A Rush of Wings – Adrian Phoenix

A Rush of Wings
Adrian Phoenix
Pocket Books, 2008
404 pages

I’m glad I started reviewing fiction, because it gives me an excuse to review entertaining vampire novels like this one. Fresh from Pocket Books, A Rush of Wings is Adrian Phoenix’ first novel. I dearly hope it won’t be her last.

Phoenix drops us right into New Orleans with a murder mystery–somebody is picking off local Goths, killing them in horrid ways, and leaving cryptic messages. Pretty straightforward, right? Toss in a strong-willed vampire/club owner/musician with an adoring following, a slightly confused FBI agent, and a host of original supporting characters, and the story starts to rise above the usual pulp. Have it written by a talented author who baits the reader with every page, and you have a recipe for a real page-turner.

One thing that I really admire about Phoenix’s writing is her ability to make me care about her characters. The setting is nice, the plot is fast-paced, and she adds just the right amount of erotica to make it tasty, but without turning it into the overflogged vampire smut that’s been going around. However, where Phoenix’s strength really lies is in her character development and presentation. Her characters feel real, even the supernatural ones. They have believable flaws, and their interaction flows naturally, rather than feeling like a bad movie script. What really hit me, though, was now much I cared about what happened to them–when a couple of the supporting characters died, I felt sad, and I could get a good sense of the grief of those who cared about them. Phoenix evokes emotions like few others.

Her world-building skills are strong, too. I’m picky about my supernatural content. However, I was impressed by how she handled vampires, as well as other supernatural entities, and I’m hoping she continues to write in this world, because I’m curious as to how she’ll develop it further. I think my only complaints are that she does fall into some patterns that have been done to (un)death. While she shows a totally different side to New Orleans than Anne Rice did, it’s still–New Orleans. (With all the French undertones–why are vampires always French?) There’s a vampire council that’s alluded to a couple of times, though she doesn’t put much development into it in this book. And her main vampire character isn’t just a run of the mill vampire–he’s a True Blood, a rarity (though he has enough flaws and believability to keep him from being a male Mary Sue). I realize it’s kind of tough to write about vampires without hitting some of the modern conventions, though, and overall I think she did a good job of writing a really good vampire novel.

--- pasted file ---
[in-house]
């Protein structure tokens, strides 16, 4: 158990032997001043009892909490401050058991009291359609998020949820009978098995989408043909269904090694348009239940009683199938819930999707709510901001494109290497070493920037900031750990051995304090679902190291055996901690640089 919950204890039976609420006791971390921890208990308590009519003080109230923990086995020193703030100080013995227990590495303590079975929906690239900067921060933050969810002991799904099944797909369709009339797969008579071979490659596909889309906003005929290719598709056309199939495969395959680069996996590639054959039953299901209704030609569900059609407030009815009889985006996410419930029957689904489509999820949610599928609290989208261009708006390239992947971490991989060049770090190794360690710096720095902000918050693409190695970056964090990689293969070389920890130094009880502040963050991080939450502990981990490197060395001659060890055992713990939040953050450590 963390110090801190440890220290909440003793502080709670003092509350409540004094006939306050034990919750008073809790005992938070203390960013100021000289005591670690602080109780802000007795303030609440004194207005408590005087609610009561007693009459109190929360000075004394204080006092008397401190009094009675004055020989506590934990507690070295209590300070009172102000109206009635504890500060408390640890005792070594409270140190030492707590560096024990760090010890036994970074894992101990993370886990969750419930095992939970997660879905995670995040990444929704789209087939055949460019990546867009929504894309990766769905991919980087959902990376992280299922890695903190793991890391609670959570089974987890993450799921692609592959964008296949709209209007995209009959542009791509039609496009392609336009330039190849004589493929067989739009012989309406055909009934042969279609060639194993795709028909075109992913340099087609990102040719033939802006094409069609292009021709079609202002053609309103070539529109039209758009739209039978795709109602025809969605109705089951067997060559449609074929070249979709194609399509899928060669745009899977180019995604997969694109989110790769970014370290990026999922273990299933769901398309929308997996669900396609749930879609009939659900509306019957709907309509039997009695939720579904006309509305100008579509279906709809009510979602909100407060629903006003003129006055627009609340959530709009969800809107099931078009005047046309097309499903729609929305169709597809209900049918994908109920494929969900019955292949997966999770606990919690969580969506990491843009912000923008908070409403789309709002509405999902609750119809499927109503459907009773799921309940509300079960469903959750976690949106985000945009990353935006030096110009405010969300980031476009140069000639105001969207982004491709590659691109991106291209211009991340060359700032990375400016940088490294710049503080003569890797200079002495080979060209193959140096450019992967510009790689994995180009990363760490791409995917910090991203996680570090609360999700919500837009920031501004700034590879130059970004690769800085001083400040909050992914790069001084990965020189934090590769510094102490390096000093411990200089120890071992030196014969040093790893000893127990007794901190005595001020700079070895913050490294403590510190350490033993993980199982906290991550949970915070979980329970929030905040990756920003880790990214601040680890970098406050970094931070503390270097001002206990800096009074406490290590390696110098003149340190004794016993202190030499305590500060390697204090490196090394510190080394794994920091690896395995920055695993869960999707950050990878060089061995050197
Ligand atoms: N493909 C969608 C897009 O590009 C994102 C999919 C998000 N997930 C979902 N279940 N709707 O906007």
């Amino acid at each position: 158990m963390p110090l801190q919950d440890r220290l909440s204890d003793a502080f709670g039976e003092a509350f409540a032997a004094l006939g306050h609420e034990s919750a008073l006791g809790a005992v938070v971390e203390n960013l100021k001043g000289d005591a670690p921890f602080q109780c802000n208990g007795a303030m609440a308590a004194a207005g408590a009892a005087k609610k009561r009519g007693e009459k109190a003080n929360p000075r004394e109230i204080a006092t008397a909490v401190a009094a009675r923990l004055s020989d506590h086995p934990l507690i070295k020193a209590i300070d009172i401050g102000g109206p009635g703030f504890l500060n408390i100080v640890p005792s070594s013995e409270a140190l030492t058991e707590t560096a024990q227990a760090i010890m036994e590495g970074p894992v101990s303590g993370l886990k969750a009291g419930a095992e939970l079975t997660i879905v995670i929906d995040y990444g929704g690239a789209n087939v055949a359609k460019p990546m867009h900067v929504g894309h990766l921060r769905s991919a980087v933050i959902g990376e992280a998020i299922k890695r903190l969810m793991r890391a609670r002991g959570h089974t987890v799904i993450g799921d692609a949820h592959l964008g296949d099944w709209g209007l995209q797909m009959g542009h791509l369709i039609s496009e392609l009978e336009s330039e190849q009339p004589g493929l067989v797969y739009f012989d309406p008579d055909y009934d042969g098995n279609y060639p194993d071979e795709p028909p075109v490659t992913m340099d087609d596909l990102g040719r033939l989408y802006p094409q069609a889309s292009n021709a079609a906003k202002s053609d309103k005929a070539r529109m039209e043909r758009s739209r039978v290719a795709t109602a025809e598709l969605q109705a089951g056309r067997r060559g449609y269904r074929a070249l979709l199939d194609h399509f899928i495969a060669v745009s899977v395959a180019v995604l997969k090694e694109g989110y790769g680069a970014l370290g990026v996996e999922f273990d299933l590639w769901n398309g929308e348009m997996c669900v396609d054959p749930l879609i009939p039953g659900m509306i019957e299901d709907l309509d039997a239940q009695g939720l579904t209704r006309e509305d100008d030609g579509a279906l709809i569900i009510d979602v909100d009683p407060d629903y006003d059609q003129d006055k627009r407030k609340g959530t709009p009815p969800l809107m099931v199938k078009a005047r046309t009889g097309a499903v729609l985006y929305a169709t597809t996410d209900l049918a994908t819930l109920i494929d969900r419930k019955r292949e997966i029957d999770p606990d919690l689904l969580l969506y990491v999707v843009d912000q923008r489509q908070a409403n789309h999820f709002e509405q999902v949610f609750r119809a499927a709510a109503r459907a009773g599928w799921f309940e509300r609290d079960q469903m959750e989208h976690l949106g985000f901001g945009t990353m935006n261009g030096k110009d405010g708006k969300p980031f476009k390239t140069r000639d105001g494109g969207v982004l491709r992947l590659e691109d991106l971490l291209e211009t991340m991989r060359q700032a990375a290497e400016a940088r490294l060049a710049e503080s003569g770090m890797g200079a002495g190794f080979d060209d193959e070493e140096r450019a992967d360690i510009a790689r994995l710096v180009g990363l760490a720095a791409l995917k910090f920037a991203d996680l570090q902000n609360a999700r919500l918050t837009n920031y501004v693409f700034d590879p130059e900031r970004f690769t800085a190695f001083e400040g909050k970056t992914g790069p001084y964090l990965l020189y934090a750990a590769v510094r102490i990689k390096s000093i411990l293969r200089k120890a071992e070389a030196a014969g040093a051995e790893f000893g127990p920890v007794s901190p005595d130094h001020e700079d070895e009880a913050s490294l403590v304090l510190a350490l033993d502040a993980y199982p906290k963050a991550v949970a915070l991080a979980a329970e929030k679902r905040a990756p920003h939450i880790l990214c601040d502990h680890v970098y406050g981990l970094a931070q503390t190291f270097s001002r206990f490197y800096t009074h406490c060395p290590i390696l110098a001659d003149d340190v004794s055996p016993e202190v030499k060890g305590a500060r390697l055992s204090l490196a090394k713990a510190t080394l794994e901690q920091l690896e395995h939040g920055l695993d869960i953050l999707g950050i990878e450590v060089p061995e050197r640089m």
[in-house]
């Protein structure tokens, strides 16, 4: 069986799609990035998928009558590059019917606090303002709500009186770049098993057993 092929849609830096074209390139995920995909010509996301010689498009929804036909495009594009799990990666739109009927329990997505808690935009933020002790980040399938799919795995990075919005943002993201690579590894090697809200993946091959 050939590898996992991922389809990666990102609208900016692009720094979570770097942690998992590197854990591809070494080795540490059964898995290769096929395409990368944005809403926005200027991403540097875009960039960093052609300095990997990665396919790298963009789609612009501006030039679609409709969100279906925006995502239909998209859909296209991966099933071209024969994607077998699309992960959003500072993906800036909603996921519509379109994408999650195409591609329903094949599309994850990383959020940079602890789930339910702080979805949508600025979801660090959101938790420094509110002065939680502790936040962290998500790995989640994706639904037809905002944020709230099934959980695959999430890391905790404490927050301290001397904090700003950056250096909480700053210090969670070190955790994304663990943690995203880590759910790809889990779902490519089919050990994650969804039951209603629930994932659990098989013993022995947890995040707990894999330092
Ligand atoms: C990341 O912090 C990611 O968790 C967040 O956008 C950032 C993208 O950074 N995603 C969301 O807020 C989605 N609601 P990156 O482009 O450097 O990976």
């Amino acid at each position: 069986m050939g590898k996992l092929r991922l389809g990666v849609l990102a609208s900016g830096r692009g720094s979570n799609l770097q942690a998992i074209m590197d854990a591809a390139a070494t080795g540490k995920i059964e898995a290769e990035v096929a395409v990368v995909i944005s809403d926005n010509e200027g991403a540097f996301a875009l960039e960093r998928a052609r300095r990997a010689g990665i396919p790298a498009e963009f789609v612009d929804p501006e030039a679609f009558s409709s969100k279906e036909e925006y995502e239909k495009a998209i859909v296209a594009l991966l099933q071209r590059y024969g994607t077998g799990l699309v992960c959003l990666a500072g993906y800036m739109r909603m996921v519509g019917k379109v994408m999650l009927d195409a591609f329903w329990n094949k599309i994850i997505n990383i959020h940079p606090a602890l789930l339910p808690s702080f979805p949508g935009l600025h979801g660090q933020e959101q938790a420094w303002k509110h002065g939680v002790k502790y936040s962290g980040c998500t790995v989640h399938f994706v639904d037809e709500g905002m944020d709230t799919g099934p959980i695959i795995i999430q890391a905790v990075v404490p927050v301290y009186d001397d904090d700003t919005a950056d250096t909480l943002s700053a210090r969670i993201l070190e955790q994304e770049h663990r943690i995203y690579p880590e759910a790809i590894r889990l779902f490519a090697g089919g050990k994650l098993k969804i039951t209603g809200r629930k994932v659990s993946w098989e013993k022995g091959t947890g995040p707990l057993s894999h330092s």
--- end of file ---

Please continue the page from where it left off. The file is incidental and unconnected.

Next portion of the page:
I’m very much looking forward to more from this author; if you want a good read to get you through a commute, plane trip, head cold, or other instance where you can let yourself sink into a good read, this is a good choice. It’s got a lot of re-reading potential, too–I know I’ll be coming back to it every now and then.

Four and a half pawprints out of five.

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Goth Craft – Raven Digitalis

Goth Craft
Raven Digitalis
Llewellyn Publications, September 2007
316 pages

I was lucky enough to get to preview a galley copy of Raven Digitalis’ first book, Goth Craft, which is due out this coming September. Now, this is one of those books that had the potential to be either really good, or abysmal. Fortunately, Raven managed to stick to the former, avoiding a trainwreck of trendiness and black-dyed fluff.

If you’re unfamiliar with the Goth subculture beyond a few outward trappings, this book will give you a solid introduction to the whys, hows, and manifestations of what it is to be Goth. However, like the introductory material on witchcraft that he presents, Raven manages to avoid dogma and snarkiness. This will make Goth Craft a particularly good guide for teens and early twenty-somethings who are just getting into both the Goth subculture and witchcraft, though people who are more established in one community or the other shouldn’t turn away, either.

What I really liked about this book was the fact that it doesn’t shy away from potentially controversial material. The ritual use of drugs, sex (vanilla and otherwise) and gender issues are some of the topics that are covered in a respectful, intelligent manner. Raven also includes a good collection of rituals and spells aimed at the appreciation of the darker end of the spectrum of life, and provides some refreshing ideas to work with. He also shows the magic in “everyday” elements of Gothic culture, including conscious application of makeup and clothing, and the use of dance for reaching altered states of consciousness.

I would consider Goth Craft to be primarily 101 level material, but it’s on the higher end of 101–there are explanations of common pagan symbols and correspondences filtered through a Gothic worldview, but there’s also a good collection of further resources. And I learned quite a bit about the Gothic subculture that I hadn’t known before. So while the target audience seems to be younger folks in the Goth community who are interested in witchcraft, I suggest giving this book a chance if you’re interested in a darker approach to magic that is well beyond the ooga-booga spookiness and sensationalism that some prior texts have fallen prey to.

Five pawprints out of five.

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